Ice Apple Wine
A burst of sweetness,
a fruity after taste and a lingering coolness in your throat...
made in Germany in the late 18th or early 19th Century, icewine
is now made in three Canadian provinces: British Columbia, Ontario
and Quebec. The process involves leaving the grapes on the vine
until the temperature drops to at least -7 degrees Celsius, which
freezes the water in the grapes and concentrates the sugars. The
act of freezing and unfreezing results in extra sweetness when the
grapes are pressed.
are not exact. In Quebec, icewines are rather less sweet, in accordance
with the German regulations, while grapes in British Columbia and
Ontario have higher sugar levels, due to a longer season without
frost. Currently, the Quebec Association des Vignerons has guidelines
for icewine, but no formal rules for certification.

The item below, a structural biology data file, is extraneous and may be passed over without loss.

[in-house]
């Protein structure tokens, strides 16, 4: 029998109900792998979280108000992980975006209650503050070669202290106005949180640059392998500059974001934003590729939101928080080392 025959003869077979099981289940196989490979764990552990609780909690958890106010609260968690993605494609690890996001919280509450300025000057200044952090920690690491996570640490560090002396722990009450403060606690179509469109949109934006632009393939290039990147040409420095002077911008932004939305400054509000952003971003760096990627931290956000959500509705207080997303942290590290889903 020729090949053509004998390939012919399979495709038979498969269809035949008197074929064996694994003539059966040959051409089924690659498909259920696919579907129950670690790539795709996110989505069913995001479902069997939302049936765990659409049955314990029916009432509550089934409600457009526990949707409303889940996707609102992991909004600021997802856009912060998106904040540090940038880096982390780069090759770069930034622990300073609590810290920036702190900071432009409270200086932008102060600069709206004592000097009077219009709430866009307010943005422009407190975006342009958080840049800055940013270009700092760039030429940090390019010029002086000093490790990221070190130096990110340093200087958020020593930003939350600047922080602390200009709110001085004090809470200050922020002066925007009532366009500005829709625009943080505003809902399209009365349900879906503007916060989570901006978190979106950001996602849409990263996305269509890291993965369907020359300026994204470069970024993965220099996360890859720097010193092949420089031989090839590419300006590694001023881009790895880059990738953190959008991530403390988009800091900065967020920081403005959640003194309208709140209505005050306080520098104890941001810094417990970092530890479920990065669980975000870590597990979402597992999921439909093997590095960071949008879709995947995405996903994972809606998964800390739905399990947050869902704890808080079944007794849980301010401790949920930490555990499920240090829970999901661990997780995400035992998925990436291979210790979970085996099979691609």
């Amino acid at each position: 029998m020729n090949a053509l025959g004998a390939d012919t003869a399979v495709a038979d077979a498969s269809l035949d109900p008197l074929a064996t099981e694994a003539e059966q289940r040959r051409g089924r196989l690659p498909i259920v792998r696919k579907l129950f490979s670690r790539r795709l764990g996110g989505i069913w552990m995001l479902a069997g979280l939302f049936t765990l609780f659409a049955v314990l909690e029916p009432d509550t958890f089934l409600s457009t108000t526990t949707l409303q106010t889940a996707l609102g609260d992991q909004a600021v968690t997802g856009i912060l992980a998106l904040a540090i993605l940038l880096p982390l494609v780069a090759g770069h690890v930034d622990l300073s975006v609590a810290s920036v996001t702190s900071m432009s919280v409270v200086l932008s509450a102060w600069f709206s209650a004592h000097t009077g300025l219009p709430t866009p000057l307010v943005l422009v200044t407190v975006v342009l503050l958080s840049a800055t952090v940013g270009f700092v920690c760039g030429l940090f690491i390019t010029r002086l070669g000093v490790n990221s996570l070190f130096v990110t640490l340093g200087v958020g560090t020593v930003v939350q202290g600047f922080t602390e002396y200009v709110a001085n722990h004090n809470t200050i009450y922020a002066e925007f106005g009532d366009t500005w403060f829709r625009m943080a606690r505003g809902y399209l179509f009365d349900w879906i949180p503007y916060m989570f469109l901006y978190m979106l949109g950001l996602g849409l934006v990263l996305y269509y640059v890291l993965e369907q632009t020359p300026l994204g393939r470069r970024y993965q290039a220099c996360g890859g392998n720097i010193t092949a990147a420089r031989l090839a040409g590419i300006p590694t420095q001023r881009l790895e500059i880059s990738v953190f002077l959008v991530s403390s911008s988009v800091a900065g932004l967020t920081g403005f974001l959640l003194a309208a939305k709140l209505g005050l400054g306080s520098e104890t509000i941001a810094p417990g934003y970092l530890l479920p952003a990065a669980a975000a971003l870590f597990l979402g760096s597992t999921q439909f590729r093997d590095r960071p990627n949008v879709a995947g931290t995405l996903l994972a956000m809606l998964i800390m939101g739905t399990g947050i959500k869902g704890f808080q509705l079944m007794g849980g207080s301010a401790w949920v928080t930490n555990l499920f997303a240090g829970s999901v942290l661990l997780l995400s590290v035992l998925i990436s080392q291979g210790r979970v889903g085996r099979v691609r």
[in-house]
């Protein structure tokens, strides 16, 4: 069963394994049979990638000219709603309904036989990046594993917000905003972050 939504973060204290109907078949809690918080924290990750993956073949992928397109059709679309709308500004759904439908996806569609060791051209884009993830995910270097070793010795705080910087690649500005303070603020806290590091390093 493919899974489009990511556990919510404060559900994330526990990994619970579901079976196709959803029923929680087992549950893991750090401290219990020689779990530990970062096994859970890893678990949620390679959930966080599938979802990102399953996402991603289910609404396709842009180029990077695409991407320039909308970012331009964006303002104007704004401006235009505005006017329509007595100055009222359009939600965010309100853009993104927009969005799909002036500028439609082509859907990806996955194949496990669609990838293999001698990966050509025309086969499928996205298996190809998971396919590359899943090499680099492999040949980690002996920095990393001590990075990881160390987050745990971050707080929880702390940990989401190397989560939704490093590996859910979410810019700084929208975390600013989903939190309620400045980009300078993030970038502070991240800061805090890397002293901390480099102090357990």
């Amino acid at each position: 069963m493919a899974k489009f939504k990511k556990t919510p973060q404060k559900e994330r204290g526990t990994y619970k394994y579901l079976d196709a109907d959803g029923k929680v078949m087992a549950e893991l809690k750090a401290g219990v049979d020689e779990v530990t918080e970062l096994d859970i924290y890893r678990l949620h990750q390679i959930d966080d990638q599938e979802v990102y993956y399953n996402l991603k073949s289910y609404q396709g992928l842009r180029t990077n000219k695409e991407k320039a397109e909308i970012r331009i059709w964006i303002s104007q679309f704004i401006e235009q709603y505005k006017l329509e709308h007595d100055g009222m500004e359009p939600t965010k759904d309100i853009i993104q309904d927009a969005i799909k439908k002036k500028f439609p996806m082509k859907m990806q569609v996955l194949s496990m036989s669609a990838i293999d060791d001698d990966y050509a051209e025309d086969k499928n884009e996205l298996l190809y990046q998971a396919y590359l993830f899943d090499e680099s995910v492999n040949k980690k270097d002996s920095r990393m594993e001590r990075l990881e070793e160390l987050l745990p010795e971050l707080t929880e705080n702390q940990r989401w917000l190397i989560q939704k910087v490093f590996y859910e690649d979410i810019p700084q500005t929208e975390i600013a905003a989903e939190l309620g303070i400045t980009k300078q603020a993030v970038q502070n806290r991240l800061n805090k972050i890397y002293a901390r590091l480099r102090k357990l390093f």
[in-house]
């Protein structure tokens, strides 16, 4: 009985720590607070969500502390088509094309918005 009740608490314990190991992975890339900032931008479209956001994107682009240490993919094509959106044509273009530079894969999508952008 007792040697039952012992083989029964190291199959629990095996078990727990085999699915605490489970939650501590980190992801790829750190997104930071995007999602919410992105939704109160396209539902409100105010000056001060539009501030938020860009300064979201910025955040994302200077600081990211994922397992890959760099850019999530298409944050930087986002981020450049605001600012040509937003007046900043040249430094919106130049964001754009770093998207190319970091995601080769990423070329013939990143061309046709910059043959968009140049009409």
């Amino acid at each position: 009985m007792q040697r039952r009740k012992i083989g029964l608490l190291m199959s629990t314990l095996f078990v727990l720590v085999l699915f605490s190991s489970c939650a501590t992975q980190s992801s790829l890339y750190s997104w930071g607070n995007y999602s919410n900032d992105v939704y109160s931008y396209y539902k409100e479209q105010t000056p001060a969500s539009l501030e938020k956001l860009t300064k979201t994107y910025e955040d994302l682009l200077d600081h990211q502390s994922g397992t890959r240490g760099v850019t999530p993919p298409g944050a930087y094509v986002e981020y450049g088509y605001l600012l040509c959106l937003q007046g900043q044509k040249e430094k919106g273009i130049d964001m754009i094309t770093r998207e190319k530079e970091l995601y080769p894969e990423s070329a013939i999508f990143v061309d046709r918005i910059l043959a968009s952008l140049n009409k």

Among the most
recent award winners from the Salon des Vins in October are the
Vendange Tardive 2010 from Vignoble du Marathonien and the Vin de
Glace 2008 from Vignoble de l'Orpailleur.
My mother and
I tried ice apple wine from Domain Pinnacle, a family-owned orchard
and cidery in Frelighsburg in the Eastern Townships of Quebec. The
wine is made from a blend of six apple varieties and more than 80
apples are used to produce each bottle.
It was thicker
on the tongue than regular cider, and with less of a strong apple
flavour. A perfect pairing with a light, flaky meal such as börek,
or a pastry dessert.
Just in time
for the winter, the Domain Pinnacle offers the following recipe:
Apple Wine (2 Servings)
2 cups (500 ml) Domaine Pinnacle Ice Apple Wine 1/8 tsp (1.25 ml)
cinnamon 1/8 tsp (1.25 ml)
nutmeg 1/8 tsp (1.25 ml)
cloves 2 oz (30 ml)
dark rum (optional)
Combine all the ingredients, except rum, in small saucepan. Simmer
for 30 to 40 minutes. Strain and serve in warm coffee mugs. Add
rum to taste for a spiked version.
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